Why Do We Use Fossil Fuels Instead Of Renewable Energy

Why Do We Use Fossil Fuels Instead Of Renewable Energy

Energy resources, aka fuels, are the most sought-after commodities in the whole world. 

Countries are ready to go to war to get access to oil reserves and coal deposits. Self-sufficiency in energy resources is considered the barometer to measure the development levels, prosperity, and power enjoyed by countries on the world stage.

What makes energy resources so vital to our progress? 

To be more specific, why are we finding it hard to let go of our dependency on fossil fuels despite knowing the damages they are causing?

Why are we facing so much resistance in embracing renewable energy technologies?

We need to find answers to these questions sooner rather than later. If we continue to ignore the warnings and refuse to part ways with fossil fuels, we are putting our own survival and that of this beautiful planet we all call home at peril.

This article explores this delicate yet unavoidable topic and comes up with some answers for you. The more we understand our reasons for holding on to fossil fuels, the better our chances of weaning them out and welcoming renewable fuels as replacements.

Why are fossil fuels important to us?

To understand this fully, we need to answer these questions. 

What are fossil fuels used for?

An energy resource is anything that can be used to produce heat, electricity, move objects, or power life. And, fuel is something that stores energy. Coal, oil, and natural gas are the prominent fossil fuels in use. The lesser-known fossil fuels are bitumen, oil shales, heavy oils, and tar sands. These are extracted through mining and drilling.

Fossil fuels are mostly used in power generation, heating, and transportation. Fossil fuels, when burned in the presence of oxygen in the air, produce heat. This heat generated can be used directly to satisfy our heating needs as in home furnaces or to boil water and produce steam, which in turn can turn the rotor blades of a generator to produce electricity.

In the case of gas turbines, as in a jet aircraft, the heat produced by fossil fuels is used to raise the temperature and pressure of the combustion products to provide it extra motive power.

Oil or crude oil is mostly used in the generation of electricity and as fuel in transportation. The by-products of oil are used in the manufacture of plastics, chemicals, lubricants, medicines, tars, and waxes. Fertilizers and pesticides are either made directly from oil or come as their by-product.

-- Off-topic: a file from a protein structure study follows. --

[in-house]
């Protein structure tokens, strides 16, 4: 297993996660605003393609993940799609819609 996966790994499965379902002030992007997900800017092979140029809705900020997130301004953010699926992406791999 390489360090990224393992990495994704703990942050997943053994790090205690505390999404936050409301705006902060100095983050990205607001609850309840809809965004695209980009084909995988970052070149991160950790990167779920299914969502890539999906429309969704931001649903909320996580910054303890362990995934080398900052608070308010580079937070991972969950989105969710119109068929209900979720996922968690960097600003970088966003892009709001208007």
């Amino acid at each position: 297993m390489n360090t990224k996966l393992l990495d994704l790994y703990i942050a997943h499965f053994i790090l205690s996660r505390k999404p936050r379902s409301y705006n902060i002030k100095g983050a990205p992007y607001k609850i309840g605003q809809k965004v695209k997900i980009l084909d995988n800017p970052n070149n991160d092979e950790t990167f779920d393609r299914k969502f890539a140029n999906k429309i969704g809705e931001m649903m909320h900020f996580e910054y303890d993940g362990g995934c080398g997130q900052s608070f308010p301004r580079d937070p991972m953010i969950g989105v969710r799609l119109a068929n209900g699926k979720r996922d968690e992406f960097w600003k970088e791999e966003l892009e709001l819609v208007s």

Coal is used in thermal power plants to generate electricity. It is also used in steel and pharmaceutical industries and the manufacture of cement and paper. 

Natural gas is the cleanest of fossil fuels. It is mostly used in air-conditioning, as fuel for cooking, to heat buildings, and in water heating. It is used to generate electricity in steel and glass foundries and aluminum smelters. It is used in transportation in the form of CNG and LNG. Natural gas also has uses in the manufacture of paints, plastics, fertilizers, and dyes.

You may also want to take a look at our guide on Advantages and Disadvantages of Natural Gas for more information.

What are the benefits of fossil fuels?

Nowadays it is more common to come across the harmful effects of burning fossil fuels that we often lose track of its benefits.

  1. Reliability
  2. Efficiency
  3. Ease of use
  4. Ease of access
  5. Cost-effective
  6. Easy to transport
  7. Ability to generate large amounts of electricity
  8. Abundance as of now, despite being a finite resource
  9. Well-established infrastructure and safety protocols for handling
  10. Beneficial by-products obtained on refining oil
  11. Job creation
  12. And, more than anything else, our knowledge of the products and the technology

Now, we have a fair idea of how deeply embedded fossil fuel energy is in our lives. This is one of the most prominent reasons why we are finding it hard to let them go.

5 Reasons Why We Use Fossil Fuels Instead of Renewable Energy

There is no simple and straightforward answer to this complicated question. For more than 200 years we continued to use fossil energy without being aware of the damage it was doing to our environment as well as ourselves. By then, their applications, uses, technologies, and penetration in our lives became so deep and established that it was not easy to discard them overnight.

It has been a long and uphill battle for environmentalists to raise awareness about the harms of burning fossil fuels. Often in the past fifty years, their warnings and pleas fell on deaf ears. However, recent climatic events have been an eye-opener for those who are still skeptical about the “dirtiness” of fossil fuel energy.

Let’s see why we are so reluctant to let go of fossil energy.

1. More cost-effective than alternatives

The applications of fossil fuels are on a large scale, such as power generation, transportation, or manufacturing. Even a slight difference in the cost of fuels used can have a huge impact on the profitability or even viability of the operation. 

Since the industrial revolution, industries and economies have been created around fossil fuels and their applications. If fossil fuels are taken out of this equation, the entire system may collapse. To prevent this from happening and to ensure a smooth transition to alternative energy resources, we need to come up with a clear and credible plan.